Investment-banking fees at JPMorgan Chase could drop 45% to 50% in this year’s third quarter, the bank’s president, Daniel Pinto, said Tuesday at an industry conference held by Barclays.
On its face, that figure may not seem much of a stretch from what the bank has already weathered this year — a 44% dip in revenue from dealmaking and debt and equity underwriting throughout the first six months of 2022, compared with the same period a year ago, according to the Financial Times. Investment-banking fees fell 54% at the bank in the second quarter alone, American Banker reported.
But as the slump extends, thoughts have turned toward headcount. Layoffs could hit Goldman Sachs, for example, as early as next week, insiders told The New York Times, and encompass hundreds of staffers, Bloomberg reported.
Pinto appeared a bit more measured Tuesday at the economic environment’s impact on his bank.
“You need to be very careful when you have a bit of a downturn to start cutting bankers here and there because you will hurt the possibility for growth going forward,” Pinto said, according to Bloomberg.
But layoffs aren’t the only solution, he asserted.
“The banking business has a big component of variable compensation, so therefore you can adjust not just letting people go, you can adjust by reducing comp,” he added.
Banking can also be cyclical, Pinto emphasized, and staffing levels can swell and ebb in response to workload.
"Last year, we had to add a lot of bodies just to execute the huge amount of volume we were executing," he said, according to American Banker.
Banks, too, need to keep an eye on the job market, Pinto said.
“If anything in an environment like this, there may be some very, very top bankers that you could not access or hire in the past and now they’re available to be hired,” he said, according to the Financial Times.
Ultimately, Pinto said, JPMorgan would “adjust over time to whatever we believe is a medium-term structure needed.”
Comments from other executives at the nation’s top six banks — some of which aired at the same Barclays conference Tuesday — stressed that each bank’s decisions on staffing levels are, indeed, individual.
Goldman Sachs’ impending moves — telegraphed as early as July, when CFO Denis Coleman said the bank would reinstate annual performance reviews — may not be JPMorgan’s. Or Citi’s. Or Morgan Stanley’s. Or Bank of America’s.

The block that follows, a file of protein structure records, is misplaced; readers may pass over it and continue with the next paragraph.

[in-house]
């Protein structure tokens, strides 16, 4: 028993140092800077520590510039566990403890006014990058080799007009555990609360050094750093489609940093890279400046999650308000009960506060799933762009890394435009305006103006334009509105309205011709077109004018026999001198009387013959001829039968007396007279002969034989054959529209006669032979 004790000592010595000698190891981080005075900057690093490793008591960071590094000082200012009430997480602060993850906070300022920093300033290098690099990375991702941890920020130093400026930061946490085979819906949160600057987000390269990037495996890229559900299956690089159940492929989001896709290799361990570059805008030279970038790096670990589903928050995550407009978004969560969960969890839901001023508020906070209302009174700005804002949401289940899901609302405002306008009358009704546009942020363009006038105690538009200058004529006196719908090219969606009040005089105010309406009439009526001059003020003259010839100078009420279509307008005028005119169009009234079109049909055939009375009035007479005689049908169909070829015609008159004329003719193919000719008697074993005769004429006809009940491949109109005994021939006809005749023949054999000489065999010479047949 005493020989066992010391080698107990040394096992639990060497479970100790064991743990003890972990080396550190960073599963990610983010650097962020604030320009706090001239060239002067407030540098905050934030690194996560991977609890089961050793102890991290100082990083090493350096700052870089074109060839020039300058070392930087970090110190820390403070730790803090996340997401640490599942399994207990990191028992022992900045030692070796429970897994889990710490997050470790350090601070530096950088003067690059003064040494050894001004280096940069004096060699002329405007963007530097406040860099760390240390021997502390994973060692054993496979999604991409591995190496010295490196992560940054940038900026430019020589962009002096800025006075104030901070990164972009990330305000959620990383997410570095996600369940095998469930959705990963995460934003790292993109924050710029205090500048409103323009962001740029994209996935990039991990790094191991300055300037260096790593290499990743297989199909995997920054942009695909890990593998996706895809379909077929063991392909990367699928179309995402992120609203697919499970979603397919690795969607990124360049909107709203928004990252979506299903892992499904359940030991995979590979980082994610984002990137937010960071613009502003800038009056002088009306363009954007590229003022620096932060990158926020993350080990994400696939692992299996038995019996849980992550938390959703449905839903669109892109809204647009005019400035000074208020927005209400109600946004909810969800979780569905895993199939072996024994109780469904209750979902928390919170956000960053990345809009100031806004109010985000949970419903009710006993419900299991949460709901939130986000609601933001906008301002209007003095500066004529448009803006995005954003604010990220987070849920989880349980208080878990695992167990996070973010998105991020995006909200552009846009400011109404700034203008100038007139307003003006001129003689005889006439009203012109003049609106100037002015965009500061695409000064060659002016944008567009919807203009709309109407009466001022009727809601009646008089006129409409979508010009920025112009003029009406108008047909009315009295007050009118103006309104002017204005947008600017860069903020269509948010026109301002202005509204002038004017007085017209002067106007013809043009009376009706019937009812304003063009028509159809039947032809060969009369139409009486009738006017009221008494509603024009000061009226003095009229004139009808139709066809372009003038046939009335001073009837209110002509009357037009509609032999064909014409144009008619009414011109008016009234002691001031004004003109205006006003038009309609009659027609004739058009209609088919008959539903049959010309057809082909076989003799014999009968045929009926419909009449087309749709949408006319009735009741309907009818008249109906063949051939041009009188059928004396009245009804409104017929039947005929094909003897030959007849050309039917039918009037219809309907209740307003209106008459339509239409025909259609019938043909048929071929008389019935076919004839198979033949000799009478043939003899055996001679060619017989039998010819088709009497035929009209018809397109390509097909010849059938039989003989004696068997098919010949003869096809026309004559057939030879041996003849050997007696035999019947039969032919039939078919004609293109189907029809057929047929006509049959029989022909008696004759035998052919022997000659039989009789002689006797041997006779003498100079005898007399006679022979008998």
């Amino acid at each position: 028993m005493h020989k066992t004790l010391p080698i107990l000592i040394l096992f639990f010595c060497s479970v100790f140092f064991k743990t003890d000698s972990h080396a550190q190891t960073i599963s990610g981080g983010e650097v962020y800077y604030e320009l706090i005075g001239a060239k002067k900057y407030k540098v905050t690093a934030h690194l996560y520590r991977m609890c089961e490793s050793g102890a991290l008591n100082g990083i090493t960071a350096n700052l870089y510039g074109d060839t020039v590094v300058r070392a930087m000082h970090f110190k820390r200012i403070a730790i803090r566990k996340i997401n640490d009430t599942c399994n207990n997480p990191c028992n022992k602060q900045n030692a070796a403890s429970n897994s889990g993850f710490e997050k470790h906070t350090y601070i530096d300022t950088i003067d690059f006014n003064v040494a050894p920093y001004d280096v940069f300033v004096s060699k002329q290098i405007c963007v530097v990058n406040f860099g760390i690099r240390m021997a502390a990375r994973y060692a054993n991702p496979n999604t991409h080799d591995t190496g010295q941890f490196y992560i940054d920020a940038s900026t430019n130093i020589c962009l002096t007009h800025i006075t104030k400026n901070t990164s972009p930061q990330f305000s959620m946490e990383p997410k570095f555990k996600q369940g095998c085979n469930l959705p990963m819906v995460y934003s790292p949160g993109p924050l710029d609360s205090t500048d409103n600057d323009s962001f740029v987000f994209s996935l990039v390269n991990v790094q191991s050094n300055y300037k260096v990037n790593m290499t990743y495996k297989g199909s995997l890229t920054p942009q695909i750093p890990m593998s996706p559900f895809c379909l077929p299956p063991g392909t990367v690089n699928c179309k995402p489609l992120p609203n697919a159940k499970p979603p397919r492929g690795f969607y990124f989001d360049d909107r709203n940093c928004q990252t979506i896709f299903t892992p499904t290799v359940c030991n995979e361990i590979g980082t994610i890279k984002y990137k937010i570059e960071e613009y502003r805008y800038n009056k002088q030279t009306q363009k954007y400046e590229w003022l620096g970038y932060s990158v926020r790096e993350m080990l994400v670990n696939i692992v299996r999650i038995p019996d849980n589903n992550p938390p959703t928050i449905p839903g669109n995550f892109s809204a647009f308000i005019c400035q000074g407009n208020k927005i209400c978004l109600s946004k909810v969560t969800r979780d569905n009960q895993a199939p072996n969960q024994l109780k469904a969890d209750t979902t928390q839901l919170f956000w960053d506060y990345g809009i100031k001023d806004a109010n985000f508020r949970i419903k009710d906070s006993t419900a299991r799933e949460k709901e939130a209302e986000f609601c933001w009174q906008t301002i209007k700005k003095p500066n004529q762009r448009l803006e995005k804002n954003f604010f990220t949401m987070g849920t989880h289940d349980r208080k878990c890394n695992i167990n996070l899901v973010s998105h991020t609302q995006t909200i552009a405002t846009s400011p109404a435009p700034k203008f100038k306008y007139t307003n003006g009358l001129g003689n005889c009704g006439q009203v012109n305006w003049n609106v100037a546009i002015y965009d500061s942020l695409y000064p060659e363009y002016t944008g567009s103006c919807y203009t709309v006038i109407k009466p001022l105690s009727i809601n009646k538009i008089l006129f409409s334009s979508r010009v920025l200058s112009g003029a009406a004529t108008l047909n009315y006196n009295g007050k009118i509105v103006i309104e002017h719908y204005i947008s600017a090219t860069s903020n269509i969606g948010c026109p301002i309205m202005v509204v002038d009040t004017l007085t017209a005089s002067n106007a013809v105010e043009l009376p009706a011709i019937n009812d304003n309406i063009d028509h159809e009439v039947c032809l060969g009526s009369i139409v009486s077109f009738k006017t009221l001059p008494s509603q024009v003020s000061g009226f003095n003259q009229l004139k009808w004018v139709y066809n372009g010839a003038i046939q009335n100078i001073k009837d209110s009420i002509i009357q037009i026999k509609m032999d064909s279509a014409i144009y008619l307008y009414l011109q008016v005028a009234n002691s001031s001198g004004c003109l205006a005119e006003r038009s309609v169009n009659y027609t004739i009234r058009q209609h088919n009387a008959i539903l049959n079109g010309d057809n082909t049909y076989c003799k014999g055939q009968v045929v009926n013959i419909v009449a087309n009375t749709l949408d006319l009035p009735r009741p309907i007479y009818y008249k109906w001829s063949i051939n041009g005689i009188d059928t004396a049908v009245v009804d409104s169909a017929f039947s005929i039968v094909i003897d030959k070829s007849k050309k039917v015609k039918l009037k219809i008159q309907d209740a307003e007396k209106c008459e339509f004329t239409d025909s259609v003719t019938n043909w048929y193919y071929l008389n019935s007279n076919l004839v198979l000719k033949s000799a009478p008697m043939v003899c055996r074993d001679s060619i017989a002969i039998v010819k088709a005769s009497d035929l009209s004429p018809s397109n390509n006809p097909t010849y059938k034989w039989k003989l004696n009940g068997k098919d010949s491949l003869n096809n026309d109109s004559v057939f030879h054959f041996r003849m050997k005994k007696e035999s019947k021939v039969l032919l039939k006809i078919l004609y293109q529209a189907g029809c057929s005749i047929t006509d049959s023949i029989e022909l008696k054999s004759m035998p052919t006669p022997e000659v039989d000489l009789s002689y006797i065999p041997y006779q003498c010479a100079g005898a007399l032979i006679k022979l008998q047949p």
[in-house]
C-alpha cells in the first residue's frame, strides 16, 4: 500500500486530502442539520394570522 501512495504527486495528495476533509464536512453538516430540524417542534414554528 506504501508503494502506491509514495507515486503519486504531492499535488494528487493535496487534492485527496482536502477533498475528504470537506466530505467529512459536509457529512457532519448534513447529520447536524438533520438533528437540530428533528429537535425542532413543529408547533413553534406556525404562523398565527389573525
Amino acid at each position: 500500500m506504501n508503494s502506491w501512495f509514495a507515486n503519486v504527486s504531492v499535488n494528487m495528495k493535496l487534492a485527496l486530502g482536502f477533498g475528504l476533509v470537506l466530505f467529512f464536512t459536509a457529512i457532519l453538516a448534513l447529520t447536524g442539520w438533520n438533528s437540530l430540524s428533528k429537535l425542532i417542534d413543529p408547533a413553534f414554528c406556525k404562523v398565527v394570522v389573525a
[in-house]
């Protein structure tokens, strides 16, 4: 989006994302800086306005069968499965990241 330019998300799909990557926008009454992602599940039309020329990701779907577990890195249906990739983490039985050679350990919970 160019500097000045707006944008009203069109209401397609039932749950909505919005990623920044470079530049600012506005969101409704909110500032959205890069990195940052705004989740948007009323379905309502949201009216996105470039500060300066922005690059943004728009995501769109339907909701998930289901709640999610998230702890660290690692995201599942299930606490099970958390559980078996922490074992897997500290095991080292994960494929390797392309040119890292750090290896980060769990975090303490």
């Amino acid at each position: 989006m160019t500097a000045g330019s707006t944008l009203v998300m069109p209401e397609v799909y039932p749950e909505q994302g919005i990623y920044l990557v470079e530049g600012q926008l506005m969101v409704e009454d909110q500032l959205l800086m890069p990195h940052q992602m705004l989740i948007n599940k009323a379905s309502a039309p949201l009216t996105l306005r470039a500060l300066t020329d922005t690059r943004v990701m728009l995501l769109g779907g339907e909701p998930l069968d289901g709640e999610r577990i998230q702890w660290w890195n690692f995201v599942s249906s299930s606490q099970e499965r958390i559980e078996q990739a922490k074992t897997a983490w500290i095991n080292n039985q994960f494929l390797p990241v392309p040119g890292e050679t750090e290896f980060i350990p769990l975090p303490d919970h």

“I'm confident, if we need to manage head count, when people leave us to go join other employers, we just won't fill all the jobs,” Bank of America CEO Brian Moynihan told Fox News this week in a transcript seen by Banking Dive. “We employ 210,000 people. And we have employed that amount for the last five or seven years. So it's been relatively stable.”
In contrast to JPMorgan’s dealmaking activity, Moynihan said Bank of America’s “pipelines are very full.”
“There is a lot of activity that has been held in abeyance waiting for some stability in the market to push it through,” Moynihan said, according to Bloomberg.
Andy Saperstein, Morgan Stanley’s co-president, meanwhile, said investment banking “has remained muted through the summer.”
“At some point, that will change,” he told the Barclays conference, according to Bloomberg. “Markets will settle down and clients will transact, but that’s not imminent.”
Citi CFO Mark Mason, at the same conference, said “wallets are down some 50%-plus or so and we're down in tandem with that.”
“We think we'll end the quarter generally around where the wallet ends,” he said, according to American Banker.
For some banks, the third quarter may appear the outlier simply because it played that role last year. JPMorgan, for example, saw record advisory revenue between July and September of 2021, counting $3.3 billion in investment-banking fees for the quarter. All things being equal, a continued downturn — be it induced by inflation, interest rates or recession fears — may look worse in Q3 this year because volume was so high a year ago.
That’s not the case for everyone. Bank of America typically sees its trading revenue drop by up to 10% between the second and third quarters annually, Moynihan said, adding he expects this year’s percentage-point drop to be in the low-single digits.
The test for banks’ headcount strategy may come next month, when the third quarter’s numbers are final.